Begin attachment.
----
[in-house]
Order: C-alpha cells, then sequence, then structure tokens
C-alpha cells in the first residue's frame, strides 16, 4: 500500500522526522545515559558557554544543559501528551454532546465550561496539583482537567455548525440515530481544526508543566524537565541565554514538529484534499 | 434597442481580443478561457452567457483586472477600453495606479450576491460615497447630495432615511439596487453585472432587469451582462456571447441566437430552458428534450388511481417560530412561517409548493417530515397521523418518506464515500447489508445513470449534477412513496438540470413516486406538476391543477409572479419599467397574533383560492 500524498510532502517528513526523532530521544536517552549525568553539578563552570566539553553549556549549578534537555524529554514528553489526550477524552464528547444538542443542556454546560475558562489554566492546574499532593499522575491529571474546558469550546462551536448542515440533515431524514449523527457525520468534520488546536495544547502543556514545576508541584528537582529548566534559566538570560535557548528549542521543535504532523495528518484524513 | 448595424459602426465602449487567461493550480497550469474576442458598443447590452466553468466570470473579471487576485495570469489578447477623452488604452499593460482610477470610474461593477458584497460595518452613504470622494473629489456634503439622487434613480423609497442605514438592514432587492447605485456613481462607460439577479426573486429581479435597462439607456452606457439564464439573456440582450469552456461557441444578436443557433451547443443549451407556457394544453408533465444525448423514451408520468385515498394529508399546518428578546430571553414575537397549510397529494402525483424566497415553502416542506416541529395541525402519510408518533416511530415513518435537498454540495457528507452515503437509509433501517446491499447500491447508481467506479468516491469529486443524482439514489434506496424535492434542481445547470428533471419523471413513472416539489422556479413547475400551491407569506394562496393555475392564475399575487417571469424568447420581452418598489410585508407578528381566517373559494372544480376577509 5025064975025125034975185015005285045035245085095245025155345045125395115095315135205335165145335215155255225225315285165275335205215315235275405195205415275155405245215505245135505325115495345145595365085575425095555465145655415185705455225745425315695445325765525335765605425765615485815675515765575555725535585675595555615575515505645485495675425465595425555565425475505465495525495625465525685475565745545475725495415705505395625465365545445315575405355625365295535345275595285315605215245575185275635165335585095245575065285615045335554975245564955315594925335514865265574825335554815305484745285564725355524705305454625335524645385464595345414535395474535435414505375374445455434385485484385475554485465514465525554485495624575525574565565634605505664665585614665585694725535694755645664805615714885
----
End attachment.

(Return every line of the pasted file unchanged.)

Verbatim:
[in-house]
Order: C-alpha cells, then sequence, then structure tokens
C-alpha cells in the first residue's frame, strides 16, 4: 500500500522526522545515559558557554544543559501528551454532546465550561496539583482537567455548525440515530481544526508543566524537565541565554514538529484534499 | 434597442481580443478561457452567457483586472477600453495606479450576491460615497447630495432615511439596487453585472432587469451582462456571447441566437430552458428534450388511481417560530412561517409548493417530515397521523418518506464515500447489508445513470449534477412513496438540470413516486406538476391543477409572479419599467397574533383560492 500524498510532502517528513526523532530521544536517552549525568553539578563552570566539553553549556549549578534537555524529554514528553489526550477524552464528547444538542443542556454546560475558562489554566492546574499532593499522575491529571474546558469550546462551536448542515440533515431524514449523527457525520468534520488546536495544547502543556514545576508541584528537582529548566534559566538570560535557548528549542521543535504532523495528518484524513 | 448595424459602426465602449487567461493550480497550469474576442458598443447590452466553468466570470473579471487576485495570469489578447477623452488604452499593460482610477470610474461593477458584497460595518452613504470622494473629489456634503439622487434613480423609497442605514438592514432587492447605485456613481462607460439577479426573486429581479435597462439607456452606457439564464439573456440582450469552456461557441444578436443557433451547443443549451407556457394544453408533465444525448423514451408520468385515498394529508399546518428578546430571553414575537397549510397529494402525483424566497415553502416542506416541529395541525402519510408518533416511530415513518435537498454540495457528507452515503437509509433501517446491499447500491447508481467506479468516491469529486443524482439514489434506496424535492434542481445547470428533471419523471413513472416539489422556479413547475400551491407569506394562496393555475392564475399575487417571469424568447420581452418598489410585508407578528381566517373559494372544480376577509 5025064975025125034975185015005285045035245085095245025155345045125395115095315135205335165145335215155255225225315285165275335205215315235275405195205415275155405245215505245135505325115495345145595365085575425095555465145655415185705455225745425315695445325765525335765605425765615485815675515765575555725535585675595555615575515505645485495675425465595425555565425475505465495525495625465525685475565745545475725495415705505395625465365545445315575405355625365295535345275595285315605215245575185275635165335585095245575065285615045335554975245564955315594925335514865265574825335554815305484745285564725355524705305454625335524645385464595345414535395474535435414505375374445455434385485484385475554485465514465525554485495624575525574565565634605505664665585614665585694725535694755645664805615714885